Let’s be clear, he is a racist, but in his mind, he also has some greviences too.
        I try to understand people’s mindsets rather than just condemning them. If you are a bit of an old fashioned 1970s style white racist, it must be hellish living on a housing estate that has it’s own little ”post code gang” of the kind that Operation Tridant takes an interest in.

        I’ve been in the USA a few times and the cultural racial divide can be just breathtaking. In some ways it can be like Northern Ireland, with the different communities living on different sides of town, and then sharing the same commercial spaces like at some medium sized town in the middle of nowhere’s shopping mall.
        I’m not surprised that there can be a ”them and us” mood prevailing in many places, particularly in the south for example. One such place I was in was in Arkansas I remember. It felt kind of uneasy and very divided in the shopping mall I was at one time. It’s the way people carry themselves and the body language they give off.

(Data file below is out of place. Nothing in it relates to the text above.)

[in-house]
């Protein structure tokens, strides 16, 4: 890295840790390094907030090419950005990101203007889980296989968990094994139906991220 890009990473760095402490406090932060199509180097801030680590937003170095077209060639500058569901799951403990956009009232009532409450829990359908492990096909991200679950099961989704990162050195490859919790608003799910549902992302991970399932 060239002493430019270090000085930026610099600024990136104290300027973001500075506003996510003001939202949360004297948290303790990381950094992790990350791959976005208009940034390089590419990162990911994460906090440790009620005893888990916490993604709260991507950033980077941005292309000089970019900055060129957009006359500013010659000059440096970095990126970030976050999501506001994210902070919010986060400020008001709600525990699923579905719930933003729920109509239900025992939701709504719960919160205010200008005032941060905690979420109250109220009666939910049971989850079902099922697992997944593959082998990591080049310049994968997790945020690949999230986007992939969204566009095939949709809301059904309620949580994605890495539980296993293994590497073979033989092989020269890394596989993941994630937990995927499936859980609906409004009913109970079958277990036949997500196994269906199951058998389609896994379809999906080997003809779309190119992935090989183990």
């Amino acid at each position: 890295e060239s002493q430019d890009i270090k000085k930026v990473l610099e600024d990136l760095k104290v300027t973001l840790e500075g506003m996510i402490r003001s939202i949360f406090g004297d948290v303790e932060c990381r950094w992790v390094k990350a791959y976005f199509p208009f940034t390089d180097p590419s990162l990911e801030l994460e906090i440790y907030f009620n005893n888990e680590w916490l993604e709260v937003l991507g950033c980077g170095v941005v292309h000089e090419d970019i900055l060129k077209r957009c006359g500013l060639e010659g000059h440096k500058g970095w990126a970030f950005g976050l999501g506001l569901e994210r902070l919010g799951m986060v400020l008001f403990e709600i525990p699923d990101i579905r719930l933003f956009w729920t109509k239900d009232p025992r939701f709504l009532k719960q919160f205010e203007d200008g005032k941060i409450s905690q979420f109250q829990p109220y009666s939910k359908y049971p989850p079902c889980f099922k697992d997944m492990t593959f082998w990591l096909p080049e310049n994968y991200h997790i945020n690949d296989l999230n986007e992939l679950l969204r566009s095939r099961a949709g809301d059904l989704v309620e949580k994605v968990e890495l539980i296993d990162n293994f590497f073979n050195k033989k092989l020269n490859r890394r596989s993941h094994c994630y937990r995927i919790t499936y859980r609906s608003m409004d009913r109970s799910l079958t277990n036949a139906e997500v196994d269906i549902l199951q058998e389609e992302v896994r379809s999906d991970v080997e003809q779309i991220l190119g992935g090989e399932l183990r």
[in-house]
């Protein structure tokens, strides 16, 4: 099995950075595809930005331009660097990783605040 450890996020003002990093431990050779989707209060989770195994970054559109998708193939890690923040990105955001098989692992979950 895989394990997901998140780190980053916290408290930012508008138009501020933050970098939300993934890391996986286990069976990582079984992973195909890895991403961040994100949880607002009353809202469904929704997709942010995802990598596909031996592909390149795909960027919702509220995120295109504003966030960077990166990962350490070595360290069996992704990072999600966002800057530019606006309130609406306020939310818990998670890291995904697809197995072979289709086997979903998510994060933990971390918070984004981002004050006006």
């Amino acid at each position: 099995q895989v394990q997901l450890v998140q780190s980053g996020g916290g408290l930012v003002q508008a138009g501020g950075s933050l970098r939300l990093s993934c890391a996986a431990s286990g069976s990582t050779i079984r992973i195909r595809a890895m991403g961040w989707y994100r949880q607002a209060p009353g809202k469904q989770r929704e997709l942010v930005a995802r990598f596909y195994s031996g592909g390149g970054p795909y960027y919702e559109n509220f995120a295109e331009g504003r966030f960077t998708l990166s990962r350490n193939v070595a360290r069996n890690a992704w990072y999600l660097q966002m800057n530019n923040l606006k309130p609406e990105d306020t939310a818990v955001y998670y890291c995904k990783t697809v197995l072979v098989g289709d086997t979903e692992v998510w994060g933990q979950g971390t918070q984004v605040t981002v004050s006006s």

This is just me trying to understand why racism is so persistent and seemingly an un-healable problem. Listen to the Black lives Matter campaigners or the NAACP and it seems like America is rotten to it’s core.

        This is what I meant about having a proper conversation about race.
        The issue about the Confederate flag is a bit of a sideshow in comparison. Again it reminds me of Northern Ireland a bit where flags and symbols are such a big issue. Catholic Nationalists there forced the removal of the Union Flag from Belfast’s city hall because they insisted it signified Protestant dominance and sectarianism. Unionists saw it differently and many were bitter about its removal.